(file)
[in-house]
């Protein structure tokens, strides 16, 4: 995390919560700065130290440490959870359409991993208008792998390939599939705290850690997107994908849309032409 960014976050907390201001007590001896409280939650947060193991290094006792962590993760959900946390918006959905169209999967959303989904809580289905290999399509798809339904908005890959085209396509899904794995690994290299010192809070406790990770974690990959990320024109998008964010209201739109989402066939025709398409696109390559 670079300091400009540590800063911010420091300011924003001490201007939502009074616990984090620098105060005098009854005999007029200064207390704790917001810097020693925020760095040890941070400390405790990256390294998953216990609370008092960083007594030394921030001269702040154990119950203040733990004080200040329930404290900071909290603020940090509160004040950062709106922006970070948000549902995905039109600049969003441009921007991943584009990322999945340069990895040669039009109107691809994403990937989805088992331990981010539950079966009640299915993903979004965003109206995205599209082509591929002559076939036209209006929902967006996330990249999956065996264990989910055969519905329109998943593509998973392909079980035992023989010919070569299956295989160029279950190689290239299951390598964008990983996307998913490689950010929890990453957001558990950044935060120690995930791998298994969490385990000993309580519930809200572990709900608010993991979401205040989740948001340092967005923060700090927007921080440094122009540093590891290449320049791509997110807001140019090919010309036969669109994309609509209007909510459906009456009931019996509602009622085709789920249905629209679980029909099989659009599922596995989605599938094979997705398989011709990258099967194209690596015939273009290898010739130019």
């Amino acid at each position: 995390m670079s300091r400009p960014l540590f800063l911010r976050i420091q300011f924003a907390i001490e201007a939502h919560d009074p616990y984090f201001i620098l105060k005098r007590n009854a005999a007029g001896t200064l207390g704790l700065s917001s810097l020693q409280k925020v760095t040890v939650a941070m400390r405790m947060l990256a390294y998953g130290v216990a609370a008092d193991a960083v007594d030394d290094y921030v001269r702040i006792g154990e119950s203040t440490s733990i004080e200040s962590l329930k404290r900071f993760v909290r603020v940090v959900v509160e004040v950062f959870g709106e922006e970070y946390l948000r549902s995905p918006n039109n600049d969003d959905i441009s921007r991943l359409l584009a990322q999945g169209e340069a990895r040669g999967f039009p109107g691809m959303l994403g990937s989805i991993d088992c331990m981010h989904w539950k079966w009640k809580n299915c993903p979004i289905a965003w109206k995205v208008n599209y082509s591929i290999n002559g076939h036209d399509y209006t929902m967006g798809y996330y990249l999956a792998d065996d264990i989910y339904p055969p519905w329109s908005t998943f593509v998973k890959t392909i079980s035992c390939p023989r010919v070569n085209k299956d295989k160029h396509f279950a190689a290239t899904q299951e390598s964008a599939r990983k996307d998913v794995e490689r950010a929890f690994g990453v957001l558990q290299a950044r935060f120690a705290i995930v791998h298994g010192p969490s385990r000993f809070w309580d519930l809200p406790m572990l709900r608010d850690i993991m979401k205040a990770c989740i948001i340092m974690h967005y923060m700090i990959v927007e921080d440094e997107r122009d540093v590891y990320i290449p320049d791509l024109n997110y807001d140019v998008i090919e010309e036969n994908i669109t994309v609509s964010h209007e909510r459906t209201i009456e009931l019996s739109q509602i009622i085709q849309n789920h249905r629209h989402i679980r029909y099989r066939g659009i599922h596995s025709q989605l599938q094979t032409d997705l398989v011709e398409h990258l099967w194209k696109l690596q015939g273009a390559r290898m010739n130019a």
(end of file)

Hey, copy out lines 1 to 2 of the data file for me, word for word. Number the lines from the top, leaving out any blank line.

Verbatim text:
[in-house]
């Protein structure tokens, strides 16, 4: 995390919560700065130290440490959870359409991993208008792998390939599939705290850690997107994908849309032409 960014976050907390201001007590001896409280939650947060193991290094006792962590993760959900946390918006959905169209999967959303989904809580289905290999399509798809339904908005890959085209396509899904794995690994290299010192809070406790990770974690990959990320024109998008964010209201739109989402066939025709398409696109390559 670079300091400009540590800063911010420091300011924003001490201007939502009074616990984090620098105060005098009854005999007029200064207390704790917001810097020693925020760095040890941070400390405790990256390294998953216990609370008092960083007594030394921030001269702040154990119950203040733990004080200040329930404290900071909290603020940090509160004040950062709106922006970070948000549902995905039109600049969003441009921007991943584009990322999945340069990895040669039009109107691809994403990937989805088992331990981010539950079966009640299915993903979004965003109206995205599209082509591929002559076939036209209006929902967006996330990249999956065996264990989910055969519905329109998943593509998973392909079980035992023989010919070569299956295989160029279950190689290239299951390598964008990983996307998913490689950010929890990453957001558990950044935060120690995930791998298994969490385990000993309580519930809200572990709900608010993991979401205040989740948001340092967005923060700090927007921080440094122009540093590891290449320049791509997110807001140019090919010309036969669109994309609509209007909510459906009456009931019996509602009622085709789920249905629209679980029909099989659009599922596995989605599938094979997705398989011709990258099967194209690596015939273009290898010739130019």